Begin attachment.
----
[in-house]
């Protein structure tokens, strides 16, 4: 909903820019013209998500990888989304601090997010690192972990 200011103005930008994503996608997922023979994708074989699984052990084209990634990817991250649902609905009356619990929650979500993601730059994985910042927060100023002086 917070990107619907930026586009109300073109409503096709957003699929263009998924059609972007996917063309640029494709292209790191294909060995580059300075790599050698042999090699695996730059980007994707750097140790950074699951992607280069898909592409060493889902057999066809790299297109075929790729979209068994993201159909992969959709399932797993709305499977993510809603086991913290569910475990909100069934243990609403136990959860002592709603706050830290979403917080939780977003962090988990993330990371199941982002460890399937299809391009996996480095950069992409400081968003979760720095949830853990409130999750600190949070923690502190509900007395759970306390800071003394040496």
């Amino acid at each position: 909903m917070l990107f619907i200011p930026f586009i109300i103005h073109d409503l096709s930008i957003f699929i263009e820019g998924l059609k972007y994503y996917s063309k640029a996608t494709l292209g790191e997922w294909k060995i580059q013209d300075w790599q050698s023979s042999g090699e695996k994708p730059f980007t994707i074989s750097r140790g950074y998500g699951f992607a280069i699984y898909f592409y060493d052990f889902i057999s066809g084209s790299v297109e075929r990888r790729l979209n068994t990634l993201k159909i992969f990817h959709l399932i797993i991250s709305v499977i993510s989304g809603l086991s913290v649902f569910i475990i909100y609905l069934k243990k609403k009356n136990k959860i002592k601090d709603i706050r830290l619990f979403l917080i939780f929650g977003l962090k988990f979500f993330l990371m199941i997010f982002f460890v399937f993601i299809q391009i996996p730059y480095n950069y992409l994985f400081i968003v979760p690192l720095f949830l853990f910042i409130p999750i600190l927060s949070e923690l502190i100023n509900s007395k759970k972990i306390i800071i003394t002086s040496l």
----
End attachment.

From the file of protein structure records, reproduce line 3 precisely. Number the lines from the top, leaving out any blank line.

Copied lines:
């Amino acid at each position: 909903m917070l990107f619907i200011p930026f586009i109300i103005h073109d409503l096709s930008i957003f699929i263009e820019g998924l059609k972007y994503y996917s063309k640029a996608t494709l292209g790191e997922w294909k060995i580059q013209d300075w790599q050698s023979s042999g090699e695996k994708p730059f980007t994707i074989s750097r140790g950074y998500g699951f992607a280069i699984y898909f592409y060493d052990f889902i057999s066809g084209s790299v297109e075929r990888r790729l979209n068994t990634l993201k159909i992969f990817h959709l399932i797993i991250s709305v499977i993510s989304g809603l086991s913290v649902f569910i475990i909100y609905l069934k243990k609403k009356n136990k959860i002592k601090d709603i706050r830290l619990f979403l917080i939780f929650g977003l962090k988990f979500f993330l990371m199941i997010f982002f460890v399937f993601i299809q391009i996996p730059y480095n950069y992409l994985f400081i968003v979760p690192l720095f949830l853990f910042i409130p999750i600190l927060s949070e923690l502190i100023n509900s007395k759970k972990i306390i800071i003394t002086s040496l």